DRUMMING AWAY BLUES N.Y. CRISIS SUFFERERS ARE INVITED.
Tonight the music therapy professor from California State University, Northridge, offers sonorous therapy to any San Fernando Valley residents suffering unresolved Angst from the terrorist attacks last week on the East Coast.
With the help of Christine Stevens, a music therapist for Valencia-based drum maker REMO Inc., Borczon will lead a community drumming circle on campus as a way to help Valley residents express their grief in remembering victims of the Sept. 11 attacks.
``There's a sense of sadness we have over everyone who has passed away,'' Borczon said. ``It will be a time of grieving, even though we didn't know these people.''
The event is also meant to memorialize California victims - some of whom lived and worked in the San Fernando Valley. Borczon decided to hold a local drumming session after he noticed how distracted and depressed his students seemed in class.
``Our own students are really traumatized also - in different ways than people in New York. I think a lot of them are clicking into their earthquake mode,'' he said in a reference to the emotional distress many Valley people felt after the 1994 Northridge Earthquake that killed 57 and devastated the campus.
During tonight's event, participants will be allowed to bang away on 100 percussion instruments - African Mjembe drums, Brazilian tam-tams, bongos and table drums. Drum manufacturer REMO will provide the instruments.
The drumming session is scheduled to start at 5:30 p.m. on the lawn in front of the music building along Nordhoff Street.
Music therapist Stevens said she hopes the resounding swell of noise may lure grieving residents out of their isolation and somehow help them overcome the national tragedy that has left thousands dead.
``What we can offer through music is a vehicle for the things (emotions) that people don't have words for yet. Because they're still pretty much in shock,'' Stevens said.
Music therapy, which uses the playing of instruments as treatment for physical, intellectual and emotional disabilities, has existed as a profession since the 1950s, Borczon said.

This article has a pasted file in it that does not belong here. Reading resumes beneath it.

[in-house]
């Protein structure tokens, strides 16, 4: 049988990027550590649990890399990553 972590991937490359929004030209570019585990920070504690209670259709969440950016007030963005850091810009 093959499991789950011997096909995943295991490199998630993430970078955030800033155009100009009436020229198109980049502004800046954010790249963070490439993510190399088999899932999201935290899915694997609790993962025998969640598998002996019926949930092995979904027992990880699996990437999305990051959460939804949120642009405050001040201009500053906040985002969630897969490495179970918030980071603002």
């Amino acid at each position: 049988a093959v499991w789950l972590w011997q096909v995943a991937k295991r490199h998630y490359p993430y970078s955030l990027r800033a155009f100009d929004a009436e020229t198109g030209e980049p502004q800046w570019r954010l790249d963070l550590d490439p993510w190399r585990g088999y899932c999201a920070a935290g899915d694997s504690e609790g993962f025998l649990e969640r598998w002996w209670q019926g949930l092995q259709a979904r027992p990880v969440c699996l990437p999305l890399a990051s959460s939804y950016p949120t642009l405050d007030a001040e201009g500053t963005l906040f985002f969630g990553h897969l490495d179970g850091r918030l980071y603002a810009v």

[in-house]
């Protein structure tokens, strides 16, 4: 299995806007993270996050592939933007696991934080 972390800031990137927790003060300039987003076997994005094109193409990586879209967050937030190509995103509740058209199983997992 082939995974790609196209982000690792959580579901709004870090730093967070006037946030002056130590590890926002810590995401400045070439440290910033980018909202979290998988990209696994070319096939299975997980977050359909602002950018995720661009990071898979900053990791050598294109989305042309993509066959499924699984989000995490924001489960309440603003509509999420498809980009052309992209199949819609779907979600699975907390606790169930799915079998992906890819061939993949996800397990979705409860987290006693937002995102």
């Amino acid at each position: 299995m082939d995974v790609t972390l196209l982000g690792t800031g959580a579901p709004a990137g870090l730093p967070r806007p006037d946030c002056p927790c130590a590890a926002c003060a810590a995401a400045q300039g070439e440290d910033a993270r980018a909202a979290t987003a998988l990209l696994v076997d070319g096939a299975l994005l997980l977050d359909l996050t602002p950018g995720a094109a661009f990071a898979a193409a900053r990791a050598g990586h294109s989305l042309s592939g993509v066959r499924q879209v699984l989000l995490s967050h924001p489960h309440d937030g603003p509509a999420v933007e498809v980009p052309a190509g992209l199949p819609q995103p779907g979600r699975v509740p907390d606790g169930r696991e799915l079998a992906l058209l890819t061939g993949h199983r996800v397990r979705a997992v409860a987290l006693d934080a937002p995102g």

CSUN's Music Therapy clinic uses a number of instruments, from pianos to xylophones. Patients may be trauma victims, autistic children or persons suffering mental disabilities. Music therapists work one-on-one with patients, who choose musical instruments that resonate best with them. Music therapists work in places like psychiatric hospitals, schools, centers for the developmentally disabled and juvenile detention centers.
Both Borczon and Stevens have done music counseling for victims and their families in the Columbine High School tragedy and for mental health and emergency service workers involved in the Oklahoma City bombing.
While drumming therapy helps heal wounded psyches, how it does this remains unclear.
``We don't really know that much,'' Stevens said. ``We do know that it makes a difference. I wouldn't pretend to tell you that it's because of this component or the other.''
Most likely, it is a combination of factors - the physicality, which allows a release, and interaction with people in a nonverbal way.
``There's also a not-thinking component,'' Stevens said. ``It just pulls you out of a thinking mode.''
Ronald Borczon, a music-therapy professor, will conduct a therapeutic drum session that's open to the public - 5:30 p.m. today at California State University, Northridge.
Michael Owen Baker/Staff Photographer
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|Publication:||Daily News (Los Angeles, CA)|
|Date:||Sep 20, 2001|
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